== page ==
Best Practices of App Development for Various Screen Sizes—Powered by Good Lock

Samiul Hossain

Engineer, Samsung Developer Program

Due to the large variety of Android devices, supporting multiple screen sizes and display modes is an essential part of modern Android application development. A responsive and adaptable UI provides a seamless user experience for people using the application on different devices, such as phones, foldables, and tablets.

This article offers some tips and tricks for developing adaptable applications that support features specific to foldable and large screen devices:

Display widgets and applications on the cover screen using Good Lock

One of the biggest strengths of Android devices is customization. With Good Lock, users can customize One UI to cater to their individual needs, such as adding widgets to the cover screen.

In August 2023, Samsung released the Galaxy Z Flip5, a foldable smartphone with a cover screen display. The 3.4-inch cover screen can be used to provide the user direct access to the most important information and functionality of their applications. It also offers new opportunities for customization and personalization. The cover screen is designed to display customizable widgets, such as clocks, wallpapers, notification lists, and calendars. For basic information about creating Android widgets, see Create a simple widget.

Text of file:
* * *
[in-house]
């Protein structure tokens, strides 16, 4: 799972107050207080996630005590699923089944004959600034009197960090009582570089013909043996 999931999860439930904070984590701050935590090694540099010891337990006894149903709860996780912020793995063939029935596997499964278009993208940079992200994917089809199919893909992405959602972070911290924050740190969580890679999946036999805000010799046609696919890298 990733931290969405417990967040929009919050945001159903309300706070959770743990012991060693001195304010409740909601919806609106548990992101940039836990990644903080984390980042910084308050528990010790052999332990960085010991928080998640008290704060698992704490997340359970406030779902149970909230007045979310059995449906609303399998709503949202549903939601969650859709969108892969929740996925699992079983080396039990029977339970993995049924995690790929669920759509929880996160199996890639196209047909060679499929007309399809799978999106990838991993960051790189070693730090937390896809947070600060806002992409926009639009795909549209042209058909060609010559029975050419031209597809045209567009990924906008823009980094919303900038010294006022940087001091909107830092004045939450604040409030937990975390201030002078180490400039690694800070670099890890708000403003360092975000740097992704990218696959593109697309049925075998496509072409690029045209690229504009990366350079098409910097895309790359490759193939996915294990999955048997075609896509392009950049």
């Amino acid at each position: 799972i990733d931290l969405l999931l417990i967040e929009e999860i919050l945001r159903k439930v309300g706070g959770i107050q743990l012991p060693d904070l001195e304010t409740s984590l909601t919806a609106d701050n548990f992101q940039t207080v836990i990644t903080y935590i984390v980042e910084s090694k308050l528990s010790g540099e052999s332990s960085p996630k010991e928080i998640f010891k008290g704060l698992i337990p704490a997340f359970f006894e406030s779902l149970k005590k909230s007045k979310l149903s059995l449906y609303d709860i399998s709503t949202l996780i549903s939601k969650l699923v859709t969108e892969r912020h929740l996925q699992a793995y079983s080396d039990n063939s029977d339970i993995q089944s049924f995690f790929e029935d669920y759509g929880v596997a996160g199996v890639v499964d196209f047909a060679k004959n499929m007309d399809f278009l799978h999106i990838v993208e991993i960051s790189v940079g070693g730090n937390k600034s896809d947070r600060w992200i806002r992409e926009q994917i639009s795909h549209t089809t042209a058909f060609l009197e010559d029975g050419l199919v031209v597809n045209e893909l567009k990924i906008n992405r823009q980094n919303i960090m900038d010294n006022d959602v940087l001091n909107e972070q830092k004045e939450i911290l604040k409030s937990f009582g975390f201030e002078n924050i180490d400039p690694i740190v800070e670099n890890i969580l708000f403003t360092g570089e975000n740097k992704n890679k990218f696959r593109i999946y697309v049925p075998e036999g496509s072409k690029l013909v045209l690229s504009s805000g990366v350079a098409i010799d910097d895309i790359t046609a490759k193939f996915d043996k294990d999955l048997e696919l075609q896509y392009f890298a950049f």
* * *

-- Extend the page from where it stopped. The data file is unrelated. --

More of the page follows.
You can also create widgets for your application that can be displayed on the cover screen. For example, if you are developing a messaging application, you can enhance your application by creating a widget that displays recent or unread messages on the cover screen.

To enable displaying your widget on the Galaxy Z Flip5 cover screen (also called the Flex Window):

  1. Create a new XML resource file inside your application's res/xml folder. Paste the following code to configure your widget's display for the Flex Window:
  2. In your project's manifest file, add the metadata for the XML file you just created inside the <receiver> element for your application widget:
     android:resource="@xml/samsung_meta_info_sample_widget" />
  3. In the XML file containing the metadata for your application widget, change the attributes of your widget to these recommended values:
    <appwidget-provider xmlns:android=""

When the application is installed, your widget appears on the list of Cover Screen Widgets on the device. The user can display the widget on the Flex Window by going to Settings > Cover Screen > Widgets and selecting the widget from the list.

To learn more about widget development for the cover screen, see the Develop a widget for Flex Window Code Lab.

Although the cover screen is primarily meant for widgets, users can also use the MultiStar application in Good Lock to launch full applications on the cover screen. To launch an application on the cover screen:

  1. Install Good Lock from Galaxy Store.
  2. In the Good Lock application, go to Life Up > MultiStar > I ♡ Galaxy Foldable > Launcher Widget.
  3. From the list, select the application you want to launch on the cover screen and tap Enable Launcher Widget.